Legal Law

Aruna Roy – An Indian political and social activist

“You can never evaluate anything that is standing from the outside; you must first evaluate yourself.”

Aruna Roy (born May 26, 1946) is an Indian political and social activist who co-founded Mazdoor ‘Kisan Shakti Sangathan (MKSS), a grassroots social organization for the empowerment of workers and peasants together with Shankar Singh, Nikhil Dev , and others. MKSS was a major civil rights movement in India and helped pass India’s ‘Right to Information Act’, an important step in reducing the country’s corruption and promoting government transparency.

For 6 years, she served as a civil servant in the Indian Administrative Service. In 1974, she left political service to join the Social Work and Research Center (SWRC), a rural development organization in Tilonia, Rajasthan, founded by her husband Bunker Roy, who is also an Indian social activist and educator. Over time, he founded MKSS, an organization dedicated to empowering workers and farmers and also increasing the accountability of local governments. She has been associated with various campaigns, including the Right to Information Act, the Right to Work (then REGA), and the Right to Food. She has been honored with the Raman Magsaysay Award for Community Leadership and the Lal Bahadur Shastri National Award for Excellence in Public Administration, Academia and Management. He served as a member of the National Advisory Council of India until 2006 and is part of the NAC (National Advisory Council) II. It was incorporated into the National Advisory Committee in 2004, which was created by the then government of Congress.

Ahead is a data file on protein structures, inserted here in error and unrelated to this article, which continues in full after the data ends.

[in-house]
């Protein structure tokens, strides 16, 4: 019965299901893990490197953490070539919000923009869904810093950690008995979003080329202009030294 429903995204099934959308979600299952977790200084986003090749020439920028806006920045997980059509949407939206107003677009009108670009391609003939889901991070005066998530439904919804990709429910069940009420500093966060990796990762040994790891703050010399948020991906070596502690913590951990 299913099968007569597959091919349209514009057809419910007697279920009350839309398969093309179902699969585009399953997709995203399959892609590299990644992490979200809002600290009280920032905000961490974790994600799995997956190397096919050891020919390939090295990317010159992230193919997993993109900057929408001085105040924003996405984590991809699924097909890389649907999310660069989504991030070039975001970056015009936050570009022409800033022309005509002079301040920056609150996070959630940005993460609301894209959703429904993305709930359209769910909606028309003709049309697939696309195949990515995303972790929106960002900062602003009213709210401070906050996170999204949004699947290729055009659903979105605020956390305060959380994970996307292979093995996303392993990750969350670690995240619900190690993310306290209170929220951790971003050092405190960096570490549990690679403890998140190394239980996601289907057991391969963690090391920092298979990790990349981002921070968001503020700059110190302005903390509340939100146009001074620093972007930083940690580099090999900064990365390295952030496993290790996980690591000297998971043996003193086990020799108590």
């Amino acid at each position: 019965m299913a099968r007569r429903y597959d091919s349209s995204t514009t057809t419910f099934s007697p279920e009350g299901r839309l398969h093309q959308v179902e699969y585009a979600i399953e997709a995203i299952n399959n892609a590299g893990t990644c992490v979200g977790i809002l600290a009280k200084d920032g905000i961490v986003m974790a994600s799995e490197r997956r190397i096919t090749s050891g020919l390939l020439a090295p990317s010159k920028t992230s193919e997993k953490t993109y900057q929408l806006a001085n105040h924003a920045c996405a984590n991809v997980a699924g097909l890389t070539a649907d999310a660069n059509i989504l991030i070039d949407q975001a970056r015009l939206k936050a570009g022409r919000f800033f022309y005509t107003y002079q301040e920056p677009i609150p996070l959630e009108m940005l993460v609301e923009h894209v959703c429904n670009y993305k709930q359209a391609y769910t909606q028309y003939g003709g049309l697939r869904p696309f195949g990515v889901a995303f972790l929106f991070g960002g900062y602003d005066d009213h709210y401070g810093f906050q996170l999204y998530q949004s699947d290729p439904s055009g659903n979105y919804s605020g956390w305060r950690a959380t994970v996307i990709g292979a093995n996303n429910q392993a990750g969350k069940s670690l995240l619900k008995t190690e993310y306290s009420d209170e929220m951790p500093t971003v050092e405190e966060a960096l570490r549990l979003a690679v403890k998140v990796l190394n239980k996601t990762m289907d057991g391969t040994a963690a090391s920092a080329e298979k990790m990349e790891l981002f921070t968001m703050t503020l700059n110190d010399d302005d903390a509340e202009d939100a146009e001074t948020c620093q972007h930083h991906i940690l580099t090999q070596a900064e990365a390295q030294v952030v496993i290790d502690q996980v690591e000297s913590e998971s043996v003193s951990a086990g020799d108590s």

As a member of Pension Parishad, he participated in the campaign for a universal, non-contributory pension for workers in the unorganized sector and the NCPRI for the approval and enactment of the Whistleblower Protection Act and the Claims Remedy Act. In 2011, the Times magazine named her one of the ‘100 Most Influential People in the World’.

Vital injury– Leaders like her are always part of the problem-solving process.

  • They sharply identify the problem,

  • analyze it,

  • try to find the root cause of the problem,

  • create all possible alternative solutions to solve the problem,

  • analyze the strengths and weaknesses of each solution,

  • select the best possible,

  • implement the idea

  • And at regular intervals, they receive appropriate feedback by monitoring the implementation process.

  • If the solution is implemented properly, they plan the next course of action; otherwise, they try to find better alternatives to solve the problem until they achieve their goals, but do not give up until the problem is solved. Like her, we should all try to be part of the solution and not apart from the solution.

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